Quantifying a Dangerous Obsession? Competitiveness and export performance in an OECD Panel of Industries
Wendy Carlin (),
Andrew Glyn and
John van Reenen ()
No 1628, CEPR Discussion Papers from C.E.P.R. Discussion Papers
This paper analyses the impact of cost competitiveness and technology on export performance using a very rich panel dataset of 12 manufacturing industries in 14 OECD countries for the period between 1970 and 1992. Consistent with standard models, we find that changes in relative unit labour costs are a robust determinant of changes in export market shares. In the long run a 10% increase in relative unit labour costs leads to a fall of between 2% and 3% of export market share. Despite this, the trends in national export performance cannot be fully explained by relative costs. This points to the importance of non-price factors, and extending the model to allow for technology effects (including R&D and patents) on quality provides some evidence for the importance of higher relative investment rates. Allowing for heterogeneity in the effect of relative costs in different industries, different countries and different time periods suggests that labour cost changes are less important in high technology industries, in periods of high demand and in countries within the European Monetary System.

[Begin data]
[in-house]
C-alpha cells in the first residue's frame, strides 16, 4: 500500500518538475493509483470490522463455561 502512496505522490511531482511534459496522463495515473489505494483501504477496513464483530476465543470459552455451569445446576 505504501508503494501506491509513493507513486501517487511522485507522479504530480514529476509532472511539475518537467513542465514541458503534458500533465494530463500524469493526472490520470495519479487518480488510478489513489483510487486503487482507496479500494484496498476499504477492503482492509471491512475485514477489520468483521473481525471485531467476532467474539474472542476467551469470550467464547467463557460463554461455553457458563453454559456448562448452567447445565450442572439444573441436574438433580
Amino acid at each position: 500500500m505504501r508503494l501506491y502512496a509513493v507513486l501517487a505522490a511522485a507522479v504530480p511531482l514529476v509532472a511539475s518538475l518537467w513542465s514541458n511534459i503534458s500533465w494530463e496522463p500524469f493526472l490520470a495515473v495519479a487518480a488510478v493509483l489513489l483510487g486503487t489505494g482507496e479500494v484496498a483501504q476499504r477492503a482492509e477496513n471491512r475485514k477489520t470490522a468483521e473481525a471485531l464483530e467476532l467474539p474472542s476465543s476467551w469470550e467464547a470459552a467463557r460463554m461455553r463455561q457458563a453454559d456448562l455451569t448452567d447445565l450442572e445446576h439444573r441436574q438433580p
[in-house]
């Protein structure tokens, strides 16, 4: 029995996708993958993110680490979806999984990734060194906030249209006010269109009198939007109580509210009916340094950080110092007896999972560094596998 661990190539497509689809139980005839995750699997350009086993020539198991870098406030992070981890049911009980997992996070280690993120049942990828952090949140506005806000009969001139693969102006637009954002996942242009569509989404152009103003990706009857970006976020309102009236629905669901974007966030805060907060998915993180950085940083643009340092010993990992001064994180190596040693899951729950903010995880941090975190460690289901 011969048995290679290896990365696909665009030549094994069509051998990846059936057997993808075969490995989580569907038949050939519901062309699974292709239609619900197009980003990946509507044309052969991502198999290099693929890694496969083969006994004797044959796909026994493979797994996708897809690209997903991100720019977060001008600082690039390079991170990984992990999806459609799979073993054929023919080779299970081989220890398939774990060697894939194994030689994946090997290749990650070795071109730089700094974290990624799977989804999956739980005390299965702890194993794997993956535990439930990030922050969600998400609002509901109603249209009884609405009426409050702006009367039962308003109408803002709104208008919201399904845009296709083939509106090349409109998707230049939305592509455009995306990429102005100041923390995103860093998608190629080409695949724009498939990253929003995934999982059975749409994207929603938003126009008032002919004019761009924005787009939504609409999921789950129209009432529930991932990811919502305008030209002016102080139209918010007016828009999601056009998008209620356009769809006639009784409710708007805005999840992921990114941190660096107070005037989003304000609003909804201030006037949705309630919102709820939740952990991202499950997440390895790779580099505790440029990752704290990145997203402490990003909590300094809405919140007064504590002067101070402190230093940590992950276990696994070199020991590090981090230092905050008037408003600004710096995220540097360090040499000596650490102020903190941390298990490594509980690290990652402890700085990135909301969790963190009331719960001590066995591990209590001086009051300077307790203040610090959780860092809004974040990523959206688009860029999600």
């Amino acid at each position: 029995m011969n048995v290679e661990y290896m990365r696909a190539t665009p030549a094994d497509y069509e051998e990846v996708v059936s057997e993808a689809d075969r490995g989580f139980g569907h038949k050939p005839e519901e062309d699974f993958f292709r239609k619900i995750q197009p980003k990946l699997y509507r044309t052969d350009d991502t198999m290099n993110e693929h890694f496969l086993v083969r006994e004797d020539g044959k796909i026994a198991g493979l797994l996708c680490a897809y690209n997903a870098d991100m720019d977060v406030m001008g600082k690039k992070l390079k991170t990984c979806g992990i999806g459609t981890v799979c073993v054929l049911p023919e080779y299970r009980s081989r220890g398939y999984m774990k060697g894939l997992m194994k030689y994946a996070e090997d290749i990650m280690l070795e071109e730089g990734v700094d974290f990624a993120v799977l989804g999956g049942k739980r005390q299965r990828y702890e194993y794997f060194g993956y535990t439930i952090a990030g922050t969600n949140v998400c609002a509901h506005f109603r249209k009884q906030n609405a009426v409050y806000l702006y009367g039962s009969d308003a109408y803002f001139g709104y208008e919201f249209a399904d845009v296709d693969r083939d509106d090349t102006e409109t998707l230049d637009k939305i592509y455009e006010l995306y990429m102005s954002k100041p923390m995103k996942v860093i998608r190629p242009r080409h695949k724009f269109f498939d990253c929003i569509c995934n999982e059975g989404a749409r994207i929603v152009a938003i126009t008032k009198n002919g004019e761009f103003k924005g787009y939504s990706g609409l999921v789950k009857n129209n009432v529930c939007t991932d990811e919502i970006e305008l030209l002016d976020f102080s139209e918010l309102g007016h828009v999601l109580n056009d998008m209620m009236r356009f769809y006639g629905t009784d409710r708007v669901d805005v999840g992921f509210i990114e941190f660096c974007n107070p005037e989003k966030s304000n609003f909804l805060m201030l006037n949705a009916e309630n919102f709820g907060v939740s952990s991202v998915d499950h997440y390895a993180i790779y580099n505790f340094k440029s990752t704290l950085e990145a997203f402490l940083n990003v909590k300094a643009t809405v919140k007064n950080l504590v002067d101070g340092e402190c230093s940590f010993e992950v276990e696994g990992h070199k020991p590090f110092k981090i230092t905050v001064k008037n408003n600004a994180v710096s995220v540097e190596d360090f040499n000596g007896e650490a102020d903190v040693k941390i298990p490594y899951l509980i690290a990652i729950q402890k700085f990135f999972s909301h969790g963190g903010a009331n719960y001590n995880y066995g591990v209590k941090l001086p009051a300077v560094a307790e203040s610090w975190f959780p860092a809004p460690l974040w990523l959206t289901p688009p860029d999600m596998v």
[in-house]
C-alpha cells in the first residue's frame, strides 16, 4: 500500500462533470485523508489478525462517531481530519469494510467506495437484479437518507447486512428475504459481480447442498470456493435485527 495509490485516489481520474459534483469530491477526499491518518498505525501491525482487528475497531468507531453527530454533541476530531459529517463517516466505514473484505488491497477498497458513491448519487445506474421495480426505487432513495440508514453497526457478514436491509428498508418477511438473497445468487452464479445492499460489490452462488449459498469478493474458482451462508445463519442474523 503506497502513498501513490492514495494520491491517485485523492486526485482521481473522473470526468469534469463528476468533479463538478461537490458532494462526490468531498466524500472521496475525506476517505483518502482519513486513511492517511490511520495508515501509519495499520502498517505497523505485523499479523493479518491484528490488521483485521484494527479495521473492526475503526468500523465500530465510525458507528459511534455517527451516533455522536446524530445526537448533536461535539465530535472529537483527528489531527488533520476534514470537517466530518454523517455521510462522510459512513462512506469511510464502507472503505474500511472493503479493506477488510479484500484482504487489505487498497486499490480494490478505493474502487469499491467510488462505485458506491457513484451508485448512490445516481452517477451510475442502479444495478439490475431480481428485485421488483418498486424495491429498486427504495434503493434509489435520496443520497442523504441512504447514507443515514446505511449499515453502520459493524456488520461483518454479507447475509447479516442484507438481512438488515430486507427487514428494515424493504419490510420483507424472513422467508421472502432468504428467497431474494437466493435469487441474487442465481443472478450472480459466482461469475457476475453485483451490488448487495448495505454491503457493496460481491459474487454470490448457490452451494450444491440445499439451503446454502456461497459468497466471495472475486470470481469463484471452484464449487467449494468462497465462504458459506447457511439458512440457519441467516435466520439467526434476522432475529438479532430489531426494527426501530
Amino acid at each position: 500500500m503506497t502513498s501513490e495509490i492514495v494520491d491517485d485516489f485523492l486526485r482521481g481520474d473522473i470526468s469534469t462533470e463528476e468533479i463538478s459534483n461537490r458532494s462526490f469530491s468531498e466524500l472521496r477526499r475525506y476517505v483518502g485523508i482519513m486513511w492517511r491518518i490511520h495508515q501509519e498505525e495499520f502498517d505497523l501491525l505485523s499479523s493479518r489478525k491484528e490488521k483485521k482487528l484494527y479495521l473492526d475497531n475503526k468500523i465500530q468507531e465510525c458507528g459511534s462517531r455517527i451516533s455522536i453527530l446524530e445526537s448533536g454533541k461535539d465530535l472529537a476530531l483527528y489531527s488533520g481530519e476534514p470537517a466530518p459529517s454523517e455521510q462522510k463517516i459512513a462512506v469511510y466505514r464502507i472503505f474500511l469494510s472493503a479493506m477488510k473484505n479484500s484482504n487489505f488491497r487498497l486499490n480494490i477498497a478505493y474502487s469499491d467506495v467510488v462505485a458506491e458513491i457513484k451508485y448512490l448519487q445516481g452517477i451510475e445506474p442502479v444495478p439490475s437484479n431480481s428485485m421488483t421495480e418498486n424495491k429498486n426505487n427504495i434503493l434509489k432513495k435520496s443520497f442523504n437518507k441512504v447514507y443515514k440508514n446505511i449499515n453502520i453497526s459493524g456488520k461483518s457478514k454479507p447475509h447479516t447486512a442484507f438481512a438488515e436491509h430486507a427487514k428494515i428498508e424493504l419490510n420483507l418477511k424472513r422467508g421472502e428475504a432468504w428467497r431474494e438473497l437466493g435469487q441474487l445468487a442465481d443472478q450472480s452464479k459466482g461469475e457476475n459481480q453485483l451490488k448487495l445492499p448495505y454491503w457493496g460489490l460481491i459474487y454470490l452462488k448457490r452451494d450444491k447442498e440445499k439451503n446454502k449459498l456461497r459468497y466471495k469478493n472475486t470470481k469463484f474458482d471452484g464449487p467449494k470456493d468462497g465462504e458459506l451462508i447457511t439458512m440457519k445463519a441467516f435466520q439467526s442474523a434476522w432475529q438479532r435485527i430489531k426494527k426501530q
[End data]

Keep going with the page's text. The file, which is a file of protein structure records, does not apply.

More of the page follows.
Keywords: Competitiveness; Exports; Panel Data (search for similar items in EconPapers)
JEL-codes: F1 J3 (search for similar items in EconPapers)
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Working Paper: Quantifying a Dangerous Obsession? Competitiveness and Export Performance in an OECD Panel of Industries (1997)
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